The ball kicked to the right and into a cluster of long pampas grass. Martin took a drop and wound up with a bogey.

''Thursday's round and today are kind of a 180-degree difference,'' Martin said. ''After Thursday, I wasn't on Cloud 9 and after today I'm not in the dumps. So I've still have a good mindset going into tomorrow.''

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Watch: Tiger birdies 3 of 4, then goes OB

By Golf Channel DigitalMarch 18, 2018, 8:30 pm

Starting Sunday five off the lead, Tiger Woods teed off in his final round of the Arnold Palmer Invitational with a laced 2-iron and a par at No. 1.

Woods hit the green at the par-3 second but left himself a 50-foot birdie putt and a 6-footer to save par, which he walked in.

A two-putt 4 at the par-5 fourth gave Woods his first birdie of the day and moved him to 8 under for the week. Apparently energized, Tiger pulled driver at the short par-4 fifth and unleashed this violent swing.

A pitch from the thick rough hit a sprinkler head and stopped on the apron, leading to this birdie try, which fortunately hit the pin but unfortunately didn't fall.

Looking to pick up another stroke - or two - at the par-5 sixth, Woods took his drive 317 yards over the water and hit this second shot from 227 yards to 13 feet, leading to another two-putt birdie when his eagle try burned the right edge.

Returning to his trusty 2-iron, Tiger found the fairway at the par-4 eighth and then threw this dart from 176 yards to 6 feet and rolled in his third birdie putt of the day to move to 10 under.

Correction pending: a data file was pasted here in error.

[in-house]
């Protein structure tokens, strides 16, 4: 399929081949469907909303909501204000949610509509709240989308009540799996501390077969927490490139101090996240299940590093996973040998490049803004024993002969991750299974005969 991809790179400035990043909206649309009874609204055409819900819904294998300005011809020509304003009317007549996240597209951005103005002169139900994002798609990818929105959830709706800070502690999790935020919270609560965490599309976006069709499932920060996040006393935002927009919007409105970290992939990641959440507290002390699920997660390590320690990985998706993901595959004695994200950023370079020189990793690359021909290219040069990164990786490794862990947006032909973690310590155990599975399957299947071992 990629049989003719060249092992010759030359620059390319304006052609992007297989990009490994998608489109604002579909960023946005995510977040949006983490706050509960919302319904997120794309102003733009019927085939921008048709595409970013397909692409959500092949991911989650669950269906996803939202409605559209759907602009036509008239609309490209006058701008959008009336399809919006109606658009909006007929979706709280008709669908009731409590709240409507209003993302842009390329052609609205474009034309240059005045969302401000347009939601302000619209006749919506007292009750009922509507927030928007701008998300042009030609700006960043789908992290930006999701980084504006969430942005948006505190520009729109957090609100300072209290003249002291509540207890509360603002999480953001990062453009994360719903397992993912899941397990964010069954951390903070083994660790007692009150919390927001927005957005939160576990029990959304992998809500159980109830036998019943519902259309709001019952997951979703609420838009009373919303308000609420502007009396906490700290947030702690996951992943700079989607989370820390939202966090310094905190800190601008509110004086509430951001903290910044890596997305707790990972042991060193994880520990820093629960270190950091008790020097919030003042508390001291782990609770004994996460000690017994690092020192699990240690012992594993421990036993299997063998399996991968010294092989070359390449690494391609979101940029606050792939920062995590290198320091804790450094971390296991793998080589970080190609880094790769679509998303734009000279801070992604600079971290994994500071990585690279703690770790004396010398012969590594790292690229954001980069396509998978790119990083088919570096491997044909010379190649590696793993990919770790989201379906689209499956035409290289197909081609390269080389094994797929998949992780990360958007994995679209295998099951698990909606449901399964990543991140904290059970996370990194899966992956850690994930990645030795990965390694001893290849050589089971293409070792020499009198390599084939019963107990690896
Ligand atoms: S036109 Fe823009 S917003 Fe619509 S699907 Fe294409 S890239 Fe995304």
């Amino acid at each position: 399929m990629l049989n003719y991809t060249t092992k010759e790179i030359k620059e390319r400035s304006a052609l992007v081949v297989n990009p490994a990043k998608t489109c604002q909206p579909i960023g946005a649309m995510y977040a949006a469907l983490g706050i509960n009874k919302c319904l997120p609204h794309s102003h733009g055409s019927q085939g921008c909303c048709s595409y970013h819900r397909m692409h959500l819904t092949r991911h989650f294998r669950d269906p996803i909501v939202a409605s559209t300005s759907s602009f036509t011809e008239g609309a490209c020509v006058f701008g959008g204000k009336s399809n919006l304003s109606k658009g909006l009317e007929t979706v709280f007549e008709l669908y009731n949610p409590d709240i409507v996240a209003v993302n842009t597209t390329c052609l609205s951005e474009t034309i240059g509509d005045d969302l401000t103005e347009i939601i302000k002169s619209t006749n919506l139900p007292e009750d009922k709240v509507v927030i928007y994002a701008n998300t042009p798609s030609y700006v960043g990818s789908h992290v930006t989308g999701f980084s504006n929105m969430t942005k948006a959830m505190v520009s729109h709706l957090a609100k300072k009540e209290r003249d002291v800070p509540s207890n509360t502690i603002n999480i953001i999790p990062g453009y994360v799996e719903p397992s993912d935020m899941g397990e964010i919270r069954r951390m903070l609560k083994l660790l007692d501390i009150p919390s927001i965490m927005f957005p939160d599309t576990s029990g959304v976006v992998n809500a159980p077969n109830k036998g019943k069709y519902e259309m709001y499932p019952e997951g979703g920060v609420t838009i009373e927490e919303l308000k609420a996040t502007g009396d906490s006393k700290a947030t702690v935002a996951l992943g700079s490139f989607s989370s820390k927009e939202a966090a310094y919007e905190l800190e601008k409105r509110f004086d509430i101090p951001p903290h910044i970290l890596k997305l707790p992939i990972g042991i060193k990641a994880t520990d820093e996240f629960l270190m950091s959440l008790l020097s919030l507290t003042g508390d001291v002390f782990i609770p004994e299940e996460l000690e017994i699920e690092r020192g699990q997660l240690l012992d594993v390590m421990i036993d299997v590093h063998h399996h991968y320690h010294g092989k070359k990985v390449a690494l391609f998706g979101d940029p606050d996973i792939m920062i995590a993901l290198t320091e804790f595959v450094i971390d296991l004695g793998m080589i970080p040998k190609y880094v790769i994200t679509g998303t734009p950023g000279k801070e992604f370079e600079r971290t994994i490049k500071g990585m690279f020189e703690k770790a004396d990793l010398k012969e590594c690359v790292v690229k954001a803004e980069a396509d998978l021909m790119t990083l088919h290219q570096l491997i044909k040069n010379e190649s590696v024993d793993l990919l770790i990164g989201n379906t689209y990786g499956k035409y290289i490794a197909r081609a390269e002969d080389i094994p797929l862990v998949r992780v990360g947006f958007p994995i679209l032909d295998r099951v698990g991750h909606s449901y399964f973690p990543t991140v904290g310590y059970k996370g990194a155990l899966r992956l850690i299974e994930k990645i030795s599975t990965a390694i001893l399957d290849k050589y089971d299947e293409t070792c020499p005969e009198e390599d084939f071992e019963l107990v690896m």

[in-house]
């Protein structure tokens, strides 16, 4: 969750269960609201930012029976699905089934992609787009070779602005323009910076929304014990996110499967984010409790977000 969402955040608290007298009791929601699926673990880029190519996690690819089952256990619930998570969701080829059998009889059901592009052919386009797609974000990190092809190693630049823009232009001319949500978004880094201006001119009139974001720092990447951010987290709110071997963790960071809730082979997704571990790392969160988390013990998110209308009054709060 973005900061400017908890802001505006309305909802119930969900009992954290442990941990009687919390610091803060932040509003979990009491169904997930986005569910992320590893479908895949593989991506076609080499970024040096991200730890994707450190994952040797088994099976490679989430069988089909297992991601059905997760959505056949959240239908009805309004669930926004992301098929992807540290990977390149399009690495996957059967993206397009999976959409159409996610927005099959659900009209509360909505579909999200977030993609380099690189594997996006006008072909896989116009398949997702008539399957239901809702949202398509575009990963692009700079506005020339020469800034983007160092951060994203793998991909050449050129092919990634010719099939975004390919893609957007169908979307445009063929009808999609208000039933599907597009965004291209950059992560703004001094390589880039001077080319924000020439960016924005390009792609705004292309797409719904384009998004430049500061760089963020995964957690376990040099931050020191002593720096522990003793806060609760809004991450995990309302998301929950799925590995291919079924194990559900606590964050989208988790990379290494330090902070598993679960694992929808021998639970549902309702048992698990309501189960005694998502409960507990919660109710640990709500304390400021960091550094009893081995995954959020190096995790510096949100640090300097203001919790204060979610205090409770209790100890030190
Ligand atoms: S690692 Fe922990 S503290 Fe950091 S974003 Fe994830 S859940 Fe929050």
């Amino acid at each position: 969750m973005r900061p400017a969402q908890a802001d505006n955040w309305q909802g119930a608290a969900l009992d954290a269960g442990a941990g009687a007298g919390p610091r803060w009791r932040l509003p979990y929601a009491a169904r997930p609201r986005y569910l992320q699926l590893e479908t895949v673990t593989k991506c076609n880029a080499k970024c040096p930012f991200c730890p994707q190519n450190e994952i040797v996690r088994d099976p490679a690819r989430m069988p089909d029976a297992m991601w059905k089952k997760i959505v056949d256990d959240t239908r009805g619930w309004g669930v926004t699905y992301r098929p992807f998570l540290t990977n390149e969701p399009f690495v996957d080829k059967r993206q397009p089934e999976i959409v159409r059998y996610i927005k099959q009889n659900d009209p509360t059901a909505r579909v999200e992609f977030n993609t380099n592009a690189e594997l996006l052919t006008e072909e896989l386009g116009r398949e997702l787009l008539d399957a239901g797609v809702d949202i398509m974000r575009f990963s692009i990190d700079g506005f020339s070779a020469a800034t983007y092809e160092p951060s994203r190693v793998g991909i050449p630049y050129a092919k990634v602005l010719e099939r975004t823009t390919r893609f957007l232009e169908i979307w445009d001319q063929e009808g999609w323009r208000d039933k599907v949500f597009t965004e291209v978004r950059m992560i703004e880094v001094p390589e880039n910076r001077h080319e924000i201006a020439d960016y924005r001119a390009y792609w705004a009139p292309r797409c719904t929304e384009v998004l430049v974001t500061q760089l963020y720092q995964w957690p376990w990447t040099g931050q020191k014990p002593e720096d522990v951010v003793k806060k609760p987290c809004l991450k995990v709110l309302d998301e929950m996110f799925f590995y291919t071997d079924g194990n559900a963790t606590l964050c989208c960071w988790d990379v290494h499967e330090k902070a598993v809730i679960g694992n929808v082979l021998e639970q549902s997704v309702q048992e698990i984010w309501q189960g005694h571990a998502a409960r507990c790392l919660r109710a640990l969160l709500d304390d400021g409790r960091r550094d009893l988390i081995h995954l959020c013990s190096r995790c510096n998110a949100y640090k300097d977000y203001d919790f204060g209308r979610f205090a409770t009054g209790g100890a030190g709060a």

His momentum was slowed by his first bogey of the day at No. 9, the product of an errant drive and its ensuing complications. As a result, Woods made the turn 2 under on his round, 9 under for the week, and still five off the lead, like when he started the day.

But Woods wouldn't wait long to make up for his mistake, immediately responding with another flagged iron and another birdie at No. 10.

He continued his assault on Bay Hill's par-5s at the 12th, getting up and down from the sand for a birdie-4 that moved him to 11 under par, just two off the lead.

And with this roll at 13 giving him his third birdie in four holes, the charge was officially on, with Woods just one back.

Just when it looked like Woods was primed for a late run at his 80th PGA Tour victory, Woods stepped to the tee at the par-5 16th, where he had missed wide right three days in a row, and sniped his drive out of bounds into a backyard miles left.

He made 4 on his second ball for a bogey-6 to drop back to 11 under, three behind.

(More coming...)

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Tiger Tracker: Arnold Palmer Invitational

By Tiger TrackerMarch 18, 2018, 5:00 pm

Tiger Woods will start Sunday five off the lead at the Arnold Palmer Invitational. How will he follow up last week's runner-up? We're tracking him at Bay Hill.

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McIlroy: Time for Tour to limit alcohol sales on course

By Ryan LavnerMarch 18, 2018, 1:50 pm

ORLANDO, Fla. – Rory McIlroy suggested Saturday that the PGA Tour might need to consider curbing alcohol sales to stop some of the abusive fan behavior that has become more prevalent at events.

McIlroy said that a fan repeatedly yelled his wife’s name (Erica) during the third round at the Arnold Palmer Invitational.

“I was going to go over and have a chat with him,” McIlroy said. “I think it’s gotten a little much, to be honest. I think they need to limit the alcohol sales on the course, or they need to do something, because every week it seems like guys are complaining about it more and more.

Full-field scores from the Arnold Palmer Invitational

Arnold Palmer Invitational: Articles, photos and videos

“I know that people want to come and enjoy themselves, and I’m all for that, but sometimes when the comments get personal and people get a little bit rowdy, it can get a little much.”